They are not directly in control of the objects rendered by the browser. They have to go through HTML encoding first and then the browser has to render the HTML.
The goal of these frameworks is to make things simple and webpages don't tend to need a lot of logic.
Considering point 1. Pages consist of components and components can have sub components. The alternative to global state requires events that get passed back "up the tree" from sub components to the page and then back down again to other sub components.
If you are rending a window in directx at 60fps and each component reads its values from memory this is pretty simple. Hook up your events and you are go. If you have to calculate all the changes, render virtual HTML, check of differences with the last frame, alter the HTML, write the altered HTML to the DOM, wait for the browser to render the new HTML you may have performance issues.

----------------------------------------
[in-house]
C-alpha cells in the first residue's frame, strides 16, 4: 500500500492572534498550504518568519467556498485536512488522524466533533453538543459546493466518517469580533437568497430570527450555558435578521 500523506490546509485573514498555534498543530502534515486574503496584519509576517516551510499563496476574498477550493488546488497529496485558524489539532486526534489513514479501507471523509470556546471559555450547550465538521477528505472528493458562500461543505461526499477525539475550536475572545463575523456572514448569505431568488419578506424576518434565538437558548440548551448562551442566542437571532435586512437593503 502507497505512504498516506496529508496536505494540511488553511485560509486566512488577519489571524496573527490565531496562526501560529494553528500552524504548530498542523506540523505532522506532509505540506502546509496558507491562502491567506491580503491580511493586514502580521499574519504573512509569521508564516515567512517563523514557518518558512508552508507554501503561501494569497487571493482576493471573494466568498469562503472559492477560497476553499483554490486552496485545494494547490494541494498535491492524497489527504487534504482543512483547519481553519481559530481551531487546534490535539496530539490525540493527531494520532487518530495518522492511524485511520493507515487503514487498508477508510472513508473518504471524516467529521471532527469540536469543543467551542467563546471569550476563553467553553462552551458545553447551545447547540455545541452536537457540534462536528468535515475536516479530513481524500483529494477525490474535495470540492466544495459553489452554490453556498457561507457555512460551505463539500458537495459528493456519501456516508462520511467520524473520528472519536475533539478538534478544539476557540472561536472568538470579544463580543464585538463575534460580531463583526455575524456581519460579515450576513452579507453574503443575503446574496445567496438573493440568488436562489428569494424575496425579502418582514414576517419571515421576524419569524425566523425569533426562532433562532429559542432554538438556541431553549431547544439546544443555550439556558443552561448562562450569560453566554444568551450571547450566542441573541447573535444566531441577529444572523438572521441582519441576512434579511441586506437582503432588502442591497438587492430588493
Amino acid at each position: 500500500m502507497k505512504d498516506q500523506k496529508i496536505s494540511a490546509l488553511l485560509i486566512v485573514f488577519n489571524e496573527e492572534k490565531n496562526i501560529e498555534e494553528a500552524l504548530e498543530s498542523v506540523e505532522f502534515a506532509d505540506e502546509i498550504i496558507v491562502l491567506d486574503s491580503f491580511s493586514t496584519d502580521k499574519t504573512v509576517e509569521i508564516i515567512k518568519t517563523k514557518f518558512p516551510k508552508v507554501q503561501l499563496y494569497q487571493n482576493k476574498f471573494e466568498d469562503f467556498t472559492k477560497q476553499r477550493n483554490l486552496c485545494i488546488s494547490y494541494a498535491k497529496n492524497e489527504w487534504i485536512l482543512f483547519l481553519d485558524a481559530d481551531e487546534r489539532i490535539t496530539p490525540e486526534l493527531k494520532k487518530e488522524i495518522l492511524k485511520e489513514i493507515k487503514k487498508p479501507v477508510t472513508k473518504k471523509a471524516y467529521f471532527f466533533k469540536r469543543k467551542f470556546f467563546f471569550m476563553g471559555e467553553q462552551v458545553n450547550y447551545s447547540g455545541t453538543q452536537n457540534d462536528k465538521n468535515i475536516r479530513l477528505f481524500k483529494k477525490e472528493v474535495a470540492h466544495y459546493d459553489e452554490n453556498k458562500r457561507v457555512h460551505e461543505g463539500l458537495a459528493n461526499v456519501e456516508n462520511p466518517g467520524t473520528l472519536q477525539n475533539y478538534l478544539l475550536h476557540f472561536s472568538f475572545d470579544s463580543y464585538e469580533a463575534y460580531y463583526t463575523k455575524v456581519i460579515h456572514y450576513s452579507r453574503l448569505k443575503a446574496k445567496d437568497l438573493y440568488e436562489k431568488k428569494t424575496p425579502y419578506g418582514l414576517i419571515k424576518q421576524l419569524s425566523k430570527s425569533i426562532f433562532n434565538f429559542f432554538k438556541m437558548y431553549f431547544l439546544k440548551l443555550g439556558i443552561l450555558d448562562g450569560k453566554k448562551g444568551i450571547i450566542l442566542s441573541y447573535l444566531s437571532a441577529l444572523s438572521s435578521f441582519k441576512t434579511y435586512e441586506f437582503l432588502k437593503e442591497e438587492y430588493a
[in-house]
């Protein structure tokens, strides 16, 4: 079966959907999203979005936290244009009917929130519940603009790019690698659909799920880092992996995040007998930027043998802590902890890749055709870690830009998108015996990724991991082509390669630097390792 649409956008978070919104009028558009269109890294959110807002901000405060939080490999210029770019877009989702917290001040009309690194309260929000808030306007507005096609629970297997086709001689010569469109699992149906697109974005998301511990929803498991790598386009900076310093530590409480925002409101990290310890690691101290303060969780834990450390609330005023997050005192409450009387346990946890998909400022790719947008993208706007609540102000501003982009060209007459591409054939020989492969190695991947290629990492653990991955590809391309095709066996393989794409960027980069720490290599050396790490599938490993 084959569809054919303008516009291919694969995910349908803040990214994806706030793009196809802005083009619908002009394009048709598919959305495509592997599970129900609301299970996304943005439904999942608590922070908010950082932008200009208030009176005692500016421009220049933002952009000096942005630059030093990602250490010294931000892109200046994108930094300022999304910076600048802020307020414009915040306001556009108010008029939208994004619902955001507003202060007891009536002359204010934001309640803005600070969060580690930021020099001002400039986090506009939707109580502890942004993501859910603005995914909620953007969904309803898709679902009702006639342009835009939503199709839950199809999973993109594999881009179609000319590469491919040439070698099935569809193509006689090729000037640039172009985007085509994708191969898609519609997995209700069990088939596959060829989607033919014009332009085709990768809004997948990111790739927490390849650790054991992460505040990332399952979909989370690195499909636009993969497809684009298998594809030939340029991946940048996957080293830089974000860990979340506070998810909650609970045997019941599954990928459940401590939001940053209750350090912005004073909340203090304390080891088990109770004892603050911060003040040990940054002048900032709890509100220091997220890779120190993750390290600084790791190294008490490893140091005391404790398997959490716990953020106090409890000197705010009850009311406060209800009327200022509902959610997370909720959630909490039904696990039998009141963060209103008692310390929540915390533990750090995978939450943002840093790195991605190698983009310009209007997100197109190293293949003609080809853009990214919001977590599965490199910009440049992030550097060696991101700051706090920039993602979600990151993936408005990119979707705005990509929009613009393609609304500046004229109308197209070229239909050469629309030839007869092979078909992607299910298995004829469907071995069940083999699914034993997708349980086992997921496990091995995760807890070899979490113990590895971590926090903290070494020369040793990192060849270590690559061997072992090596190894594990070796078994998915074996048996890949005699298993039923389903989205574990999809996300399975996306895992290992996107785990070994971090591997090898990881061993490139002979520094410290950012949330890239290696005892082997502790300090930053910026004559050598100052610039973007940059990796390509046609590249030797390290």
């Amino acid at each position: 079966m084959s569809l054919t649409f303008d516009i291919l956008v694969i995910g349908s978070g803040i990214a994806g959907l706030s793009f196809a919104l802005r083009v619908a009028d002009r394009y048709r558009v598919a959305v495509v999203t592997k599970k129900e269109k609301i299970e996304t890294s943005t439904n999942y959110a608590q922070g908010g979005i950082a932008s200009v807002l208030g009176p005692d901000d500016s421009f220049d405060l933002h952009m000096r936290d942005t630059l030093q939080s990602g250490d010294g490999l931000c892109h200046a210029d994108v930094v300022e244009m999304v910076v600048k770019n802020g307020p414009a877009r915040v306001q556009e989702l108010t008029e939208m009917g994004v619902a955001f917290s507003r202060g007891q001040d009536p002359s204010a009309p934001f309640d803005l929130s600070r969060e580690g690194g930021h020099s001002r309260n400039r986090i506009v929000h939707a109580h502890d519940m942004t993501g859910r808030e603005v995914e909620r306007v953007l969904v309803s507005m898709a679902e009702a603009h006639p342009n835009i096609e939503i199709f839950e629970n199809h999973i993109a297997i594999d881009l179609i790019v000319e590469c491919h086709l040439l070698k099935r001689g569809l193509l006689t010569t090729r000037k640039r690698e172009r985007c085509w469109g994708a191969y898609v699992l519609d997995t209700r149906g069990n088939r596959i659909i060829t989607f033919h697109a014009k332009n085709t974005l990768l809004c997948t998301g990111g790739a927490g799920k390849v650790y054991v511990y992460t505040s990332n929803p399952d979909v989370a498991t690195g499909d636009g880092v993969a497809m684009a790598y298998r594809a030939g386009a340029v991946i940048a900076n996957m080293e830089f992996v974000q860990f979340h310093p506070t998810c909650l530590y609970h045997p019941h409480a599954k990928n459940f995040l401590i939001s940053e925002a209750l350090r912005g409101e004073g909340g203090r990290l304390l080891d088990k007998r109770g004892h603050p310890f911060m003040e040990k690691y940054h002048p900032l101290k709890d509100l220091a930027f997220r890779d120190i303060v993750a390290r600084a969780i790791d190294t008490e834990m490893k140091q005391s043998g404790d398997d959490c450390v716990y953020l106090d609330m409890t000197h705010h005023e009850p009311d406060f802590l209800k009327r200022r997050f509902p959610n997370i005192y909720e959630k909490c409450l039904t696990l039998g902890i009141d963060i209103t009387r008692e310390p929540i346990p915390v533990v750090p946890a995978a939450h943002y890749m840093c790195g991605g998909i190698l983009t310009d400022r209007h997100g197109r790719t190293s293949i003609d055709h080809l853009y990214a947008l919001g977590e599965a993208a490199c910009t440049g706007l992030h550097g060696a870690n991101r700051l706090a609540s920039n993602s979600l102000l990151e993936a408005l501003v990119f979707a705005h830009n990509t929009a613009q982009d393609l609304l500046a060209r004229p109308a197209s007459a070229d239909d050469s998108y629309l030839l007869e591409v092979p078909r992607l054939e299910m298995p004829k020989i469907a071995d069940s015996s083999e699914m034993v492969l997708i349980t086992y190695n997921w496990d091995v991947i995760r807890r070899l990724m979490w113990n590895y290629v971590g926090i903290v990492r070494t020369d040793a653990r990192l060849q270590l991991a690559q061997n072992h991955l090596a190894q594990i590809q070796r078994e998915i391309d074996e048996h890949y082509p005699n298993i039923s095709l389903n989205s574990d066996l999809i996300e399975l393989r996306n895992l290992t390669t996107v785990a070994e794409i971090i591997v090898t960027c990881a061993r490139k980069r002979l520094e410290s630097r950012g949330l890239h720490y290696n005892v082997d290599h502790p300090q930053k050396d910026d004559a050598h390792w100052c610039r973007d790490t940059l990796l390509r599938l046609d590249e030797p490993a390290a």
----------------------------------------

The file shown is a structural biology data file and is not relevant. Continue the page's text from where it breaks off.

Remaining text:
Also its hard to write the framework. If you have global state you can change it and redraw once from the top down.
Considering point 2, global state is easy to understand and program. I don't need events or call backs or mediators, I have one, one way, draw loop. Do I need more for 90% of webpages?
But yes, I agree its not good practice and for complex web applications it makes things awkward and highly coupled. However. Another rule of programming is don't try and fight the framework. Maybe vue is not suitable for complex interfaces and you should go with a canvas and pure js, or web asm